- Add an empty state. Using Shopify Polaris, the platform’s component library and design system, you can add an empty state to your app to build your user interface and test your frontend components.
- Add a list of resources. With a resource picker established for your app, you should set up the GraphQL Admin API. This Shopify API allows you to query data and display products in a resource list.
- Update product prices. With your GraphQL query ready to go, you’ll next use it to modify your product data, including prices.
Custom vs. public apps
You can consider developing one of two primary app types: a public app or a custom app. While private apps were previously allowed by Shopify, they’re no longer permitted.
When creating a public app, you’ll distribute it widely to multiple clients, likely through the Shopify app, for a pre-set price. Meanwhile, custom apps are developed with one client in mind for an agreed-upon fee and are built to the shop owner’s preferences. You likely wouldn’t sell this app to other companies.
Things to avoid when building a Shopify app
If you’re new to Shopify app development, you’ll want to avoid a few mistakes.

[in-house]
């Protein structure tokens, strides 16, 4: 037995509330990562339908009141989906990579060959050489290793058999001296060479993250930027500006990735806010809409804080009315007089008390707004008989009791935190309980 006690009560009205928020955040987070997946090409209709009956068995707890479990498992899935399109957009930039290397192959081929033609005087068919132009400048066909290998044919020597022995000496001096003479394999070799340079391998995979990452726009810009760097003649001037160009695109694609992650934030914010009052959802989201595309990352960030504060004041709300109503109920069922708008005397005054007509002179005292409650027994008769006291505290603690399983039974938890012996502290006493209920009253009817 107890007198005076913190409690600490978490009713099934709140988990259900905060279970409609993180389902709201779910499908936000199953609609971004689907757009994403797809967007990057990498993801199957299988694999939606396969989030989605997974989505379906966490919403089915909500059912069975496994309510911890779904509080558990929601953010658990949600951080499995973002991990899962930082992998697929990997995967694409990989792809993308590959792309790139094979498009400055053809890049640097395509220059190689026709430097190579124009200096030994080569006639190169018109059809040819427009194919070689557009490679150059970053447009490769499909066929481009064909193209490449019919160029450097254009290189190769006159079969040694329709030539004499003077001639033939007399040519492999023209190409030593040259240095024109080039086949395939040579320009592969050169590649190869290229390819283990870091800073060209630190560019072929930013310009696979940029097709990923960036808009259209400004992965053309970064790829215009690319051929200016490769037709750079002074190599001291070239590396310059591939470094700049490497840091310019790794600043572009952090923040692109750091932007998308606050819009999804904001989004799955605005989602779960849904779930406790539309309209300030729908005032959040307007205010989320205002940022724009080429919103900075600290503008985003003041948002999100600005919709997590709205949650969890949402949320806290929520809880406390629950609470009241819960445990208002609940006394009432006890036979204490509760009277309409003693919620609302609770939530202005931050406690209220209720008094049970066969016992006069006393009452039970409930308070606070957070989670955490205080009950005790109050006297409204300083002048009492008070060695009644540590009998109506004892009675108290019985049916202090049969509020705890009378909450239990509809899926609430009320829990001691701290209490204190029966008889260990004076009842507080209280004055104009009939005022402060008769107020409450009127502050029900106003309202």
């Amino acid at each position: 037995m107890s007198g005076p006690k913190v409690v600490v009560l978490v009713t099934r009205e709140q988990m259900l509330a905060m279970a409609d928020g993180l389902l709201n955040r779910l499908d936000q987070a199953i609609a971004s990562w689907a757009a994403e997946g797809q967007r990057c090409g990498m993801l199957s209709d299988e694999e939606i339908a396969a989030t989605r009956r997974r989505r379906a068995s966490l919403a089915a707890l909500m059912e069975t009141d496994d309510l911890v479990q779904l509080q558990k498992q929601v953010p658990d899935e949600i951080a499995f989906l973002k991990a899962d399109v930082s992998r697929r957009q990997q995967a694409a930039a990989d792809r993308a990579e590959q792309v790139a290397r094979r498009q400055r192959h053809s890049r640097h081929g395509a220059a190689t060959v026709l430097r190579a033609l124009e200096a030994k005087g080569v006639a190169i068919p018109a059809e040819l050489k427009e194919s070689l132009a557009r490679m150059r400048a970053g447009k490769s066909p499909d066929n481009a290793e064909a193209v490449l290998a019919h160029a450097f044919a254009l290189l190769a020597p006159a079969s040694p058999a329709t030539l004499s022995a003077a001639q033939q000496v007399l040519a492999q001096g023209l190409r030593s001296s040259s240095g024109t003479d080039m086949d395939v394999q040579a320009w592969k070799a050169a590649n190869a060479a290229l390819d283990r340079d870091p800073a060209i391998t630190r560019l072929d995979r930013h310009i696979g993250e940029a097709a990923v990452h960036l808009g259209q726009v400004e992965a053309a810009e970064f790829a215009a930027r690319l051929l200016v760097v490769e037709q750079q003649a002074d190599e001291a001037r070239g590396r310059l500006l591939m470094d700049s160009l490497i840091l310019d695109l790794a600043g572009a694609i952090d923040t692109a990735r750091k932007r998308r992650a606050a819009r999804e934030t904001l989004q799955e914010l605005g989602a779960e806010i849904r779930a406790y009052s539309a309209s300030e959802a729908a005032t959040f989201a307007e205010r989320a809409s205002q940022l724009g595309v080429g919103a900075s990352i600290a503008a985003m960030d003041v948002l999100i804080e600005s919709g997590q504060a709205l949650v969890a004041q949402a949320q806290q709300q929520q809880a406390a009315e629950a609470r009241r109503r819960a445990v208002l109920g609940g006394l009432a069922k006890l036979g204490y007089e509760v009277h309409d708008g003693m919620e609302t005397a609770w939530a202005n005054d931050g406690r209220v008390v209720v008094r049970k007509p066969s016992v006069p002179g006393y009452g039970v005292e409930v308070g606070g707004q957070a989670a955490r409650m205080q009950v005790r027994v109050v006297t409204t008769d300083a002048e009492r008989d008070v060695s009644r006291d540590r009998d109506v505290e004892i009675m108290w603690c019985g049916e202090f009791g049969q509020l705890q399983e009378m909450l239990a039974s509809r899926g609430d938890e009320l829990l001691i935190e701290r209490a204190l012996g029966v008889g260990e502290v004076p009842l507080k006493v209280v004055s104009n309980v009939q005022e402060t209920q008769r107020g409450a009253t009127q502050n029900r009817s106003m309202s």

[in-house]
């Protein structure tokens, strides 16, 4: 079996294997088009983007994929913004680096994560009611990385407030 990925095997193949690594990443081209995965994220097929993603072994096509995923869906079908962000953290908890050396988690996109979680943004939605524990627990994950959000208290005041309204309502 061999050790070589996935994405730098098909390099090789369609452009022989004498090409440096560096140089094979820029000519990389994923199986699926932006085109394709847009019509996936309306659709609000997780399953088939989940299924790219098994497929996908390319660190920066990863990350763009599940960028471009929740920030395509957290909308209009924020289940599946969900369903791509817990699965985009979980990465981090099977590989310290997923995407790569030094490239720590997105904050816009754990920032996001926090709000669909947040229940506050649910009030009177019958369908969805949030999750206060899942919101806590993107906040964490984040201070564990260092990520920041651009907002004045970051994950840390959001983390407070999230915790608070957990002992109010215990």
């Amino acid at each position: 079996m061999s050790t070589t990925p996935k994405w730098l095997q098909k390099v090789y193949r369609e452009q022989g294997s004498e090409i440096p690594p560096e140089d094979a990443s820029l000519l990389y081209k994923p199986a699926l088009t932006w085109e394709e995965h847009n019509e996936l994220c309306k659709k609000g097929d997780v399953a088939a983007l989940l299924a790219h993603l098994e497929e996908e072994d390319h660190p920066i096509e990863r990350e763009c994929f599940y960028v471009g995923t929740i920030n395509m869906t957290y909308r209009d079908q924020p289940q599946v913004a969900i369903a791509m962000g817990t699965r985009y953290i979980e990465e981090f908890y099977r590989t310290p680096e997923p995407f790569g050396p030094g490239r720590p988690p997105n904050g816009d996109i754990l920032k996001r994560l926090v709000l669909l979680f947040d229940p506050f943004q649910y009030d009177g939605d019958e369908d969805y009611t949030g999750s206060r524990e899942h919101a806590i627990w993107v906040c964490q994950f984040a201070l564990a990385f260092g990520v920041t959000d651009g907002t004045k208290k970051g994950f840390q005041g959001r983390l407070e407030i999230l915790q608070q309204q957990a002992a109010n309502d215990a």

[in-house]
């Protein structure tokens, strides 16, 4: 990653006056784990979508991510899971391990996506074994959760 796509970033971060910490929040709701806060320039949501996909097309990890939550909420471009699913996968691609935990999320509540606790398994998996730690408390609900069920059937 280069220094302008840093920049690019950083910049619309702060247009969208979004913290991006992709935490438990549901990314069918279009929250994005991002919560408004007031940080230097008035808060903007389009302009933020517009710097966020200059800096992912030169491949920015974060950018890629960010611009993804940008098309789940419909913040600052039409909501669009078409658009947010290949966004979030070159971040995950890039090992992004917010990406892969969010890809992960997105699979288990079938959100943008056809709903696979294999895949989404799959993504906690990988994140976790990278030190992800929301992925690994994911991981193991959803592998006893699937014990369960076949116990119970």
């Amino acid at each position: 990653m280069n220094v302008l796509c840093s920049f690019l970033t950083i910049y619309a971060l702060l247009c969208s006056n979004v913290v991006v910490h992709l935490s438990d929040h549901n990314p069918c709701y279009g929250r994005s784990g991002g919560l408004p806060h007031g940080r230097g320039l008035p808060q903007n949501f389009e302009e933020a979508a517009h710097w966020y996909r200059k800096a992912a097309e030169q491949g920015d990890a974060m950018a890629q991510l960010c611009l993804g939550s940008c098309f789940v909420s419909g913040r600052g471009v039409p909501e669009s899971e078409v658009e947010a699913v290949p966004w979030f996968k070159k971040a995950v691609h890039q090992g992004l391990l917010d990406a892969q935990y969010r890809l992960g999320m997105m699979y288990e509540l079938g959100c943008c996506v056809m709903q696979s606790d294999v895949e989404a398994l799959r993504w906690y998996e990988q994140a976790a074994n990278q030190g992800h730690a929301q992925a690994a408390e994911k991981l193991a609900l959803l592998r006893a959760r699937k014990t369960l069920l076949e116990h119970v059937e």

- Not testing your app. Once your app is complete, be sure to test it—and we don’t just mean while it’s in development. Use a professional app tester or real-life data to ensure it works as planned.
- Doing planning mid-production. Go in with an in-depth plan in place. Making big plans mid-production could throw off the process and prolong completion, ultimately costing you more money to develop the app.
- Using poor quality media assets. If you use underdeveloped media assets when creating your app, merchants might judge your app solely based on this and assume that it’s a low-quality tool.
- Not sticking to a coherent color scheme. Your app’s color palette can influence a user’s opinion of it. Use colors that complement each other to create a cohesive color scheme. Consider using the PANTONE Studio app to find colors that work well together.
As a developer, creating Shopify apps could be a lucrative way to build your business. If you’re interested in reaching clients to build custom apps for them, consider offering your talents as a Shopify Developer through Upwork.
Upwork is not affiliated with and does not sponsor or endorse any of the tools or services discussed in this section. These tools and services are provided only as potential options, and each reader and company should take the time needed to adequately analyze and determine the tools or services that would best fit their specific needs and situation.